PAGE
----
13 Ways of Looking at the Novel
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Pulitzer Prize winner and bestselling novelist Jane Smiley celebrates the novel–and takes us on an exhilarating tour through one hundred of them–in this seductive and immensely rewarding literary tribute.
In her inimitable style–exuberant, candid, opinionated–Smiley explores the power of the novel, looking at its history and variety, its cultural impact, and just how it works its magic. She invites us behind the scenes of novel-writing, sharing her own habits and spilling the secrets of her craft. And she offers priceless advice to aspiring authors. As she works her way through one hundred novels–from classics such as the thousand-year-old Tale of Genji to recent fiction by Zadie Smith and Alice Munro–she infects us anew with the passion for reading that is the governing spirit of this gift to book lovers everywhere.
has learned to respect him. The lessons Atticus teaches all have to do with respect—he considers even the Ewells, father and daughter, worthy of courtesy. When provoked by interfering relatives or childish misbehavior, he chooses to exhibit respect rather than to correct or offend. Is he a rounded, vivid character? At this point it is hard to know, because it is impossible to imagine him outside of his portrayal by Gregory Peck in the film of the novel. There is no sense as the novel progresses
Five years after Jean Rhys rewrote Jane Eyre and three years after Tom Stoppard rewrote Hamlet (in Rosencrantz and Guildenstern Are Dead), John Gardner rewrote Beowulf. In general, I like the idea of recasting earlier works, but every recasting is an interpretation and therefore thematically based, and the resulting works are as much or more the products of their own times as the works that inspire them. Those of us who risk the extra measure of ephemerality that comes from rooting a novel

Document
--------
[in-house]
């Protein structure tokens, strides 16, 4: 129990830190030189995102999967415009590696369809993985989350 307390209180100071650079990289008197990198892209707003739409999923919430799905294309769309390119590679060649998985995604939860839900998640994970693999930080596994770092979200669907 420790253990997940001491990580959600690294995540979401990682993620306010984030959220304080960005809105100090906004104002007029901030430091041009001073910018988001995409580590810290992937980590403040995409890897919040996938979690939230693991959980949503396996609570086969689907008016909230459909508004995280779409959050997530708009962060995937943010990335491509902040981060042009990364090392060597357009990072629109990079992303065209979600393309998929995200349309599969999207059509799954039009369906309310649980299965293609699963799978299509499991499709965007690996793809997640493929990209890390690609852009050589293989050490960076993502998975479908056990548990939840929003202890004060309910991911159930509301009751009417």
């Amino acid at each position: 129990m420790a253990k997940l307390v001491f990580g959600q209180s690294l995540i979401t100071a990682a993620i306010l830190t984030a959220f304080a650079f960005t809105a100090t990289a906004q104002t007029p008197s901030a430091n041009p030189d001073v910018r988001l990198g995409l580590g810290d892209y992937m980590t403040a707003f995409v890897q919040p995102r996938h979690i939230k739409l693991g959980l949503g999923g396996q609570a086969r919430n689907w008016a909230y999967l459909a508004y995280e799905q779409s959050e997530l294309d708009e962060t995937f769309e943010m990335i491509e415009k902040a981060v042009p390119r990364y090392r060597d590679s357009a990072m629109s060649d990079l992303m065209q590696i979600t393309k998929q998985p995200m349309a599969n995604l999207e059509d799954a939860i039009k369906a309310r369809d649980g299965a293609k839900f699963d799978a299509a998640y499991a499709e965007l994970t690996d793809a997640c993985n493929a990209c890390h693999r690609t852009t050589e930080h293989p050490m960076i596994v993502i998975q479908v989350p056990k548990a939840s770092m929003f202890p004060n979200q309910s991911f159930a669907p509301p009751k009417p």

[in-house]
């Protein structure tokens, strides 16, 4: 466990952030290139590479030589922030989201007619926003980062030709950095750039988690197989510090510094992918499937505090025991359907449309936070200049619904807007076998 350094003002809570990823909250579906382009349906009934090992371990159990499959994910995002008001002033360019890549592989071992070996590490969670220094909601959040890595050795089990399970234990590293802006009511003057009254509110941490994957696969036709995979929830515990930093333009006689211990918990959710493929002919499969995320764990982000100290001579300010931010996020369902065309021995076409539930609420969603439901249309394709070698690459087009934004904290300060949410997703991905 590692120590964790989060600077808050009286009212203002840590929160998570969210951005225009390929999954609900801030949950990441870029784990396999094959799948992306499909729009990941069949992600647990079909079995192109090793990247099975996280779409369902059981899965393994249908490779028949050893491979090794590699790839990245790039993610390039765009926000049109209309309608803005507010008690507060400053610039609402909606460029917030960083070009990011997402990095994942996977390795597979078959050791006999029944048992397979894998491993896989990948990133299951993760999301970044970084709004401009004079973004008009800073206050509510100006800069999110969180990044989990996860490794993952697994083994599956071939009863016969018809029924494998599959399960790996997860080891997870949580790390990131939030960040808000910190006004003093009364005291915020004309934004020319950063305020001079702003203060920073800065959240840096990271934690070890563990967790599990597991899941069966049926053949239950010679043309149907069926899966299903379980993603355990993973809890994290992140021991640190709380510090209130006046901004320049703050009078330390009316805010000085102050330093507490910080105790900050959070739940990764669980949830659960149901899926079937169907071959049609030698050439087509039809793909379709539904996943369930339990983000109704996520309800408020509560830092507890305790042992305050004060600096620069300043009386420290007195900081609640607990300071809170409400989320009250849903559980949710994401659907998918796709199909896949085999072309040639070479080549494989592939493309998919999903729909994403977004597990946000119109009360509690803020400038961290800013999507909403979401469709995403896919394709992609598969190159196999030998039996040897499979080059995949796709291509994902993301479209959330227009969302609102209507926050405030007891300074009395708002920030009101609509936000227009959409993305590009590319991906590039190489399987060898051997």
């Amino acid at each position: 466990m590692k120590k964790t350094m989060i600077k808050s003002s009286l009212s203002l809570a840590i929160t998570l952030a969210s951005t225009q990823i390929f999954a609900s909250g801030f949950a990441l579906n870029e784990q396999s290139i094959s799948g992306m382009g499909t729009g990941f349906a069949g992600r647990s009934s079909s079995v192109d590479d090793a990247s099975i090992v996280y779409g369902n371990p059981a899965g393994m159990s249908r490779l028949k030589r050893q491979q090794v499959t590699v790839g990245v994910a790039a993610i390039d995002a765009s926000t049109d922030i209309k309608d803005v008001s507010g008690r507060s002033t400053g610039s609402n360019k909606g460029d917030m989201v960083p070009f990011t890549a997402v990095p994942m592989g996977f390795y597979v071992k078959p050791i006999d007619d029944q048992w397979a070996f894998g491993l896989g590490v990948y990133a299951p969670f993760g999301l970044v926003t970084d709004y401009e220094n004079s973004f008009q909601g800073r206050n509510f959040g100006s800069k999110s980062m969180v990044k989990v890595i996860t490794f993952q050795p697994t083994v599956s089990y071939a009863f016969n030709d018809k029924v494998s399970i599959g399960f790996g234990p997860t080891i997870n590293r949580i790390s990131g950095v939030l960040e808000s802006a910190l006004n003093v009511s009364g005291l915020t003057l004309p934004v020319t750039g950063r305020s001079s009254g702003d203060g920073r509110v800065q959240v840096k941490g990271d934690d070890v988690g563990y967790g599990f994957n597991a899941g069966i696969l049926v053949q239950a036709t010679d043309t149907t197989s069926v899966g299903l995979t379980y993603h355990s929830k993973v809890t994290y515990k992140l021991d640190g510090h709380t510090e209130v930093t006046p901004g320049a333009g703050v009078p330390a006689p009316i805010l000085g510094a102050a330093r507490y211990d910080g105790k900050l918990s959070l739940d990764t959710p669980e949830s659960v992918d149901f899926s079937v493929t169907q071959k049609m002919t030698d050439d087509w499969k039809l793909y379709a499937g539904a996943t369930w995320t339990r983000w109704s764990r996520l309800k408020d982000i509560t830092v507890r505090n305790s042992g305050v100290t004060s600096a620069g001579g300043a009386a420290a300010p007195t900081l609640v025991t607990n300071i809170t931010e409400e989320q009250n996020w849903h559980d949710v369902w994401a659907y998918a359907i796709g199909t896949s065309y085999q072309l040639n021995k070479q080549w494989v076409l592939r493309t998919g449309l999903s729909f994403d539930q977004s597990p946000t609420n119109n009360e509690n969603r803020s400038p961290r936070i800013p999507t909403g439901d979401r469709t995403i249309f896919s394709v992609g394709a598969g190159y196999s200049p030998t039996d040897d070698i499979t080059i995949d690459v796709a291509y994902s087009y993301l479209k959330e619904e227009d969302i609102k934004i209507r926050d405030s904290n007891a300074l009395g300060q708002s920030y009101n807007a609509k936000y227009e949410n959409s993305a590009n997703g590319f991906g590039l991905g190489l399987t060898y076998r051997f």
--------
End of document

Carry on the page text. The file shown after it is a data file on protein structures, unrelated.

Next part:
has held up fairly well because Byatt's ideas are expressed through traditional forms and styles—her choice is not to create new forms and styles but to add layer upon layer of readily understandable forms and styles (and if a reader chooses not to stick with the lengthy poems, she can still enjoy the prose). If and when Byatt's ideas lose their currency, the novel can survive as a story without them. Even though the central modern relationship seems a bit thin and tentative, and the villains are
to her closet and write at length about her adventures, her feelings, and her ideas even in the midst of being pursued entirely unbelievable, but Richardson's contemporaries were willing to suspend disbelief for the sake of enjoying Pamela's spirited resistance. In some sense, an epistolary novel is like a movie—we seem to be watching it while it is happening, and it therefore gains an extra degree of unpredictability and suspense. Other types of first-person novels are necessarily written after
were from the beginning autodidacts, reading their own, idiosyncratic “courses” of novels, picking and choosing what to emulate and imitate, often writing in secret and pleasing themselves first of all rather than teachers or scholars. Numerous novelists published anonymously or under pseudonyms—Madame de La Fayette, Daniel Defoe, Jane Austen, the Brontës, George Eliot—doing so because they had something to lose by claiming their work, usually respectability. Novelists who published under their